“Adjustments Pt. 2” is a sonically refreshing release that manages to wedge in a cover of the Barry Manilow single, “Could It Be Magic.” On the back end of the album are some EDM-rendered remixes that would be right at home in a darkened, glimmering mass of glow-stick wielding teens and 20-somethings.
Electronica music isn’t for everyone. But when it’s well-done, anyone with an open mind should still find something to appreciate.
13 songs, 49 minutes
It’s not every day that you hear a power trio from Perth, Australia, in western Pennsylvania.
Not unless you happen to be a fan of Ragdoll. And if you’re into up-tempo rock ‘n’ roll, you might want to educate yourself on these guys.
It’s pretty clear that this group is heavily inspired by all things guitar-driven, from the classic to contemporary. On “Ragdoll Rewound,” the songs conjure a variety of artists ranging from Nonpoint to Thin Lizzy. There’s even a pure power ballad: “Could It Be Love.”
There’s a lot to like about the groove these guys hit, especially on the smoothly assembled “Heaven Above” and feel-good anthem “Overnight Sensation.” But maybe the best part of this band is the impressive vocal range of bassist Ryan Rafferty, who reaches those higher-altitude notes like a boss.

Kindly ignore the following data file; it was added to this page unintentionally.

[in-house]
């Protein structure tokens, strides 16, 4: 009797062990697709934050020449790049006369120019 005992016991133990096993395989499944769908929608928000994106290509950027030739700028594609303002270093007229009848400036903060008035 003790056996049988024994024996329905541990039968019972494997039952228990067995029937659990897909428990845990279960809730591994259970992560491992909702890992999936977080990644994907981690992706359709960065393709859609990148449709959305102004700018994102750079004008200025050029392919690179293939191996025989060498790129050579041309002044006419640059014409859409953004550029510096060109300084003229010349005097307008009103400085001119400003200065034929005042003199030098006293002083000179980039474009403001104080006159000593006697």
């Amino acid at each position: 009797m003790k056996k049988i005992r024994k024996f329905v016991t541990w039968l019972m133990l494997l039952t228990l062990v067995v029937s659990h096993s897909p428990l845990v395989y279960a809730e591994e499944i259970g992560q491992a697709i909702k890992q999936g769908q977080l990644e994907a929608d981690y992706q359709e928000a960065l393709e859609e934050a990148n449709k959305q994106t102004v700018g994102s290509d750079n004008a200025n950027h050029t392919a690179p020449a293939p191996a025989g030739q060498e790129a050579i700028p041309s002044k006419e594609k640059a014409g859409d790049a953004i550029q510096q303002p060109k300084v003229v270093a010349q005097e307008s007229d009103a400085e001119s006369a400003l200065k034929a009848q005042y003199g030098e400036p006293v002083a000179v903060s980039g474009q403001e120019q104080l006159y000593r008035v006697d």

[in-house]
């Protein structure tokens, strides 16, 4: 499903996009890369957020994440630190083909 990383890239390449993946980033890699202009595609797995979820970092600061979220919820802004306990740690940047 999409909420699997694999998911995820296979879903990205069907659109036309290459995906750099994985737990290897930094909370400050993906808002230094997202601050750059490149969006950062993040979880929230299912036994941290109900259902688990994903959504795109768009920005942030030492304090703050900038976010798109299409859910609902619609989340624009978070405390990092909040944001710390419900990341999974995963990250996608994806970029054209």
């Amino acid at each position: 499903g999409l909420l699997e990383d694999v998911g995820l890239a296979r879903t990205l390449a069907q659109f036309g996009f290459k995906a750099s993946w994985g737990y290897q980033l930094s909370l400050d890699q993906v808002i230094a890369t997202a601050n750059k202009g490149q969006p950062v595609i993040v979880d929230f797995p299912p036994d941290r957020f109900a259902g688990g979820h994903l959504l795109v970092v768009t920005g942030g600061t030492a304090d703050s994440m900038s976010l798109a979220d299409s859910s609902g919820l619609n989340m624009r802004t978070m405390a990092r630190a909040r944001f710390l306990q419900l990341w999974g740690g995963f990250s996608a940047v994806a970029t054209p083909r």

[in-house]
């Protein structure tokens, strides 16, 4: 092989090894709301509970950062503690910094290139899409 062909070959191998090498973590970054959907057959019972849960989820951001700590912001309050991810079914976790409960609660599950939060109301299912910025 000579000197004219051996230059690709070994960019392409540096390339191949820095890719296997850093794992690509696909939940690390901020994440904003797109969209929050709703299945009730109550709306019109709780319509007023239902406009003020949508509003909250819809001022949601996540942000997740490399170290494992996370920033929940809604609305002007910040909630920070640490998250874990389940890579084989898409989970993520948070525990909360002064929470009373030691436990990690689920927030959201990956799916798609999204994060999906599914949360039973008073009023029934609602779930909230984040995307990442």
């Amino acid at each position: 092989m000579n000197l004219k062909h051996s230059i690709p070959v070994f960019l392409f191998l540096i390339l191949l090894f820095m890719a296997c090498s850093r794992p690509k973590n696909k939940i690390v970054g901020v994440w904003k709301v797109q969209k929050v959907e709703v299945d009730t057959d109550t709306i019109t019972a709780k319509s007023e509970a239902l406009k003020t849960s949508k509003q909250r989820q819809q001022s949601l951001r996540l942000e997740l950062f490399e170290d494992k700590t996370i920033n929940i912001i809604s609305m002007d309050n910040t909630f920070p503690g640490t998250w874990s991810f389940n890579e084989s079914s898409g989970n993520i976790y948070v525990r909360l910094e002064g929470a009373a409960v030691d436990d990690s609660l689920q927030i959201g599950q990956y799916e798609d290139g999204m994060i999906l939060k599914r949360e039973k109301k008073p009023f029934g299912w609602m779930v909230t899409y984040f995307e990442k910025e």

The band can be heard – and seen, via music videos – at www.ragdollrock.com.
‘Rise of the Bastard’
15 songs, 48 minutes; Self-released (2014)
While we await what brilliant musical nuggets 2015 will bring us, it’s a good time to look back at the best of 2014.
And in western Pennsylvania, you won’t find much better than what was brewed up by the Bastard Bearded Irishmen.
“Rise of the Bastard” was a rousing release indeed, the songs snapping along with punk-rock fervor. The Bastard Bearded Irishmen bring infectious energy and optimism into a musical melting pot of ethnic stylings — from the polka two-beat drumming to the Americana-tinged mandolin to the beer-soaked Irish balladry.